It is commonly known that the quality of a golf course’s greens is one of the most influential factors in creating a golf experience that keeps golfers coming back for more. Every course strives to have top notch greens. So, how do you make that aspiration a reality?
The answer? Cultural Practices.
Cultural practices refer to the regimen used to keep the course, in this case the greens, healthy and in the best possible playing shape. This aspect is a large part of my golf course maintenance strategy. I credit the importance I place on cultural practices as a major contributing factor to the success I have experienced in revitalizing and maintaining golf courses.
For greens, some of the most important cultural practices are aeration, top dressing, precise mowing, verticutting, spray applications and pin rotation.
Aeration is the process of by which holes are put into the greens to allow for air to be able to get into the soil beneath the green. Aeration is needed when the soil beneath the surface of the green becomes compacted. When the soil is compacted, the grass roots struggle to breathe.
Top dressing is the application of sand after aeration to smooth the playing surface on the greens. It also increases firmness and dilutes thatch.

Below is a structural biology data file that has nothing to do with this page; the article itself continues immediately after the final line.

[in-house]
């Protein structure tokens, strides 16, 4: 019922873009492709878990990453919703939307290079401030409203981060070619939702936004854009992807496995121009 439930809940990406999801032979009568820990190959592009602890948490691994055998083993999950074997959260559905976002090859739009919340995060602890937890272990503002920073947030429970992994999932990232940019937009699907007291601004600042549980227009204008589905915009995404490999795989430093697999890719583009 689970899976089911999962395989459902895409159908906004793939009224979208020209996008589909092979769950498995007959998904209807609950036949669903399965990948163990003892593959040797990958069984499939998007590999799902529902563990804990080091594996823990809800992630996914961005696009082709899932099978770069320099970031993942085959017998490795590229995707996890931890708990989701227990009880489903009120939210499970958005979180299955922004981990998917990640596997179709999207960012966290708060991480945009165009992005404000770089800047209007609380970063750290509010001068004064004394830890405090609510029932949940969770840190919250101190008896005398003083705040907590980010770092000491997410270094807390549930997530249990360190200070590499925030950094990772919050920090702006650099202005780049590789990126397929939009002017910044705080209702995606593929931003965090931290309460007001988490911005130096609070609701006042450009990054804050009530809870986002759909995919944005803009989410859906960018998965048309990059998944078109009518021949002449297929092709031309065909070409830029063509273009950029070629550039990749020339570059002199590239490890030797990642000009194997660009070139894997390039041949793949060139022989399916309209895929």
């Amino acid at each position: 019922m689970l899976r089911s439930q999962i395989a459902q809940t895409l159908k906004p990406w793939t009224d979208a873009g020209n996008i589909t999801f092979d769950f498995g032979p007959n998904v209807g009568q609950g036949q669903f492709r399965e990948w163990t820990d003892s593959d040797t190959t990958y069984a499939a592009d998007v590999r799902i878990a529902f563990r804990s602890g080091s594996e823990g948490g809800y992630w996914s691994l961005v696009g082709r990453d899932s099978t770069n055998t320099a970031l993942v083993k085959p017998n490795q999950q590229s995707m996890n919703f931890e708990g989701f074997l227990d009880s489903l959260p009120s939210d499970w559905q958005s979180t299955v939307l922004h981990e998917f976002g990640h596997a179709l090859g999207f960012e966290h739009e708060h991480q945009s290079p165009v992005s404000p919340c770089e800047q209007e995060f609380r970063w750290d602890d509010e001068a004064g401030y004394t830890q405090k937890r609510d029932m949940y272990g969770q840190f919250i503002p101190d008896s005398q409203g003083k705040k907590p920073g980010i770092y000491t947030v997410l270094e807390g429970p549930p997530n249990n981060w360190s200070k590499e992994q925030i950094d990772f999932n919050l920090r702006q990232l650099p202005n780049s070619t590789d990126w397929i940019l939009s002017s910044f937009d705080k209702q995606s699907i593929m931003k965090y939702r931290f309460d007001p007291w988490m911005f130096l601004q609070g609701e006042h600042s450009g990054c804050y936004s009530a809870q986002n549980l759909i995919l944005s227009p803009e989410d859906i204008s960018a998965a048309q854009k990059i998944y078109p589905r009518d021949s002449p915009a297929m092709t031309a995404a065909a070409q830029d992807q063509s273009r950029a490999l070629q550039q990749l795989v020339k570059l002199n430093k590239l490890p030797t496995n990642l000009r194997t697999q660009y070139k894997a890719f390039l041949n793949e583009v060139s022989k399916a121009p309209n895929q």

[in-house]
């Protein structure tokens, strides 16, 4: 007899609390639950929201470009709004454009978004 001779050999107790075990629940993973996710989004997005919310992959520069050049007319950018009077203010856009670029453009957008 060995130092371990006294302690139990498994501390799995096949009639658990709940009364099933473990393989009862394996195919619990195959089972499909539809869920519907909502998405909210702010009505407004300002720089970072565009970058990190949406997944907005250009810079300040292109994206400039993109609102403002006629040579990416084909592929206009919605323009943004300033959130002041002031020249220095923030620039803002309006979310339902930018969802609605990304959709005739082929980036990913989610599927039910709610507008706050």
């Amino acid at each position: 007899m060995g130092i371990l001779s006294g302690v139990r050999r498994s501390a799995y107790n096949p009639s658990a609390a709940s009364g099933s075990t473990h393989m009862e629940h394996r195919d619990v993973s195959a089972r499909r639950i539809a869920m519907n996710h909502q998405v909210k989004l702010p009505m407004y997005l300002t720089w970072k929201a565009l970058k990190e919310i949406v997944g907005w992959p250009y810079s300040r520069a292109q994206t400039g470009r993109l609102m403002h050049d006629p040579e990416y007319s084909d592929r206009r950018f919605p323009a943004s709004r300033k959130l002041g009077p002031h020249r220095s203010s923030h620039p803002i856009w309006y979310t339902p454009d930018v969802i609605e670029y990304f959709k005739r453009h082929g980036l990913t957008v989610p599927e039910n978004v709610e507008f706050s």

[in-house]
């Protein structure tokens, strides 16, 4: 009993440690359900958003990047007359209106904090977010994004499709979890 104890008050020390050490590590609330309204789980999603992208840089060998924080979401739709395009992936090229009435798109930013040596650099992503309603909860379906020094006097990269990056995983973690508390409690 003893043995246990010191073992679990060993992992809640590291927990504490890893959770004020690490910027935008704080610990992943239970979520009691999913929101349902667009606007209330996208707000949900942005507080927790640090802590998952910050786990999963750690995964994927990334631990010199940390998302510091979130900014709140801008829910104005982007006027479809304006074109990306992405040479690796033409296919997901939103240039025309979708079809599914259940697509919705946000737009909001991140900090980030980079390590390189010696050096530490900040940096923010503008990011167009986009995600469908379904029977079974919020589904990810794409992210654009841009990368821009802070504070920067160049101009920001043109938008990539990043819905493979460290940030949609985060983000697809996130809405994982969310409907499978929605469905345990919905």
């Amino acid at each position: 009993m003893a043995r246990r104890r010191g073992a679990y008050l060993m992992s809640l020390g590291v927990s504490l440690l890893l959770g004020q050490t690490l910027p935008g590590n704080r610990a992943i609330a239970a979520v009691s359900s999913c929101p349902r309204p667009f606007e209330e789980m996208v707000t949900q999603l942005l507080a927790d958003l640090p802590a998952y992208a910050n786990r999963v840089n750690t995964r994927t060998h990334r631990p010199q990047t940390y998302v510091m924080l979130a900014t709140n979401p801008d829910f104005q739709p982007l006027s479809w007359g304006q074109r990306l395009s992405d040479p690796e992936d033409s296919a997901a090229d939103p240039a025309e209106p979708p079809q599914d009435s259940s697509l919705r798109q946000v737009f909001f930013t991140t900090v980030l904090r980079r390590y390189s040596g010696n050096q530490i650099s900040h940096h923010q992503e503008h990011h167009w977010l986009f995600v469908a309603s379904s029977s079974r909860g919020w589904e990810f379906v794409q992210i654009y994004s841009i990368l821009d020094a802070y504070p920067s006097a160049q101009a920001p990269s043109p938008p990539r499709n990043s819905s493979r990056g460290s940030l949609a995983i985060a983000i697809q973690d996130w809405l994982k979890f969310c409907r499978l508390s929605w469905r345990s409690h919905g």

Mowing-mowing heights are extremely important in maintaining the health of the greens. Precise measurements must be used to ensure that the turf is kept healthy and the speeds on the greens are optimum (9 1/2 to 10 stimp). The heights we use are: winter 0.160 inches and summer 0.120 inches
Verticutting-this is vertical mowing, it removes thatch buildup so turf can breathe, better absorb nutrients, and soak in much-needed moisture. Thatch is a layer of dead stems and roots that forms between the grass and soil.
Spray applications-When dealing with greens it is important to apply products using a spray method, instead of granular, to maintain the playing integrity. Our regimen includes weekly application of bio-stimulants and monthly application of fungicides and insecticides to ensure the greens are kept healthy.
Pin rotation-The process of rotation the locations of the pins on the greens is important and more precise than it seems at first glance. This process has two main reasons: to keep the play challenging and ensure the health of the greens. Rotating the pins is a way to direct traffic on the greens and make sure that some areas are allowed to rest from foot traffic.
There are many cultural practices, they vary depending on time of year, geographic location and course types. The main thing to remember is that just like a health and fitness regimen for your body, golf courses require regular maintenance and upkeep also.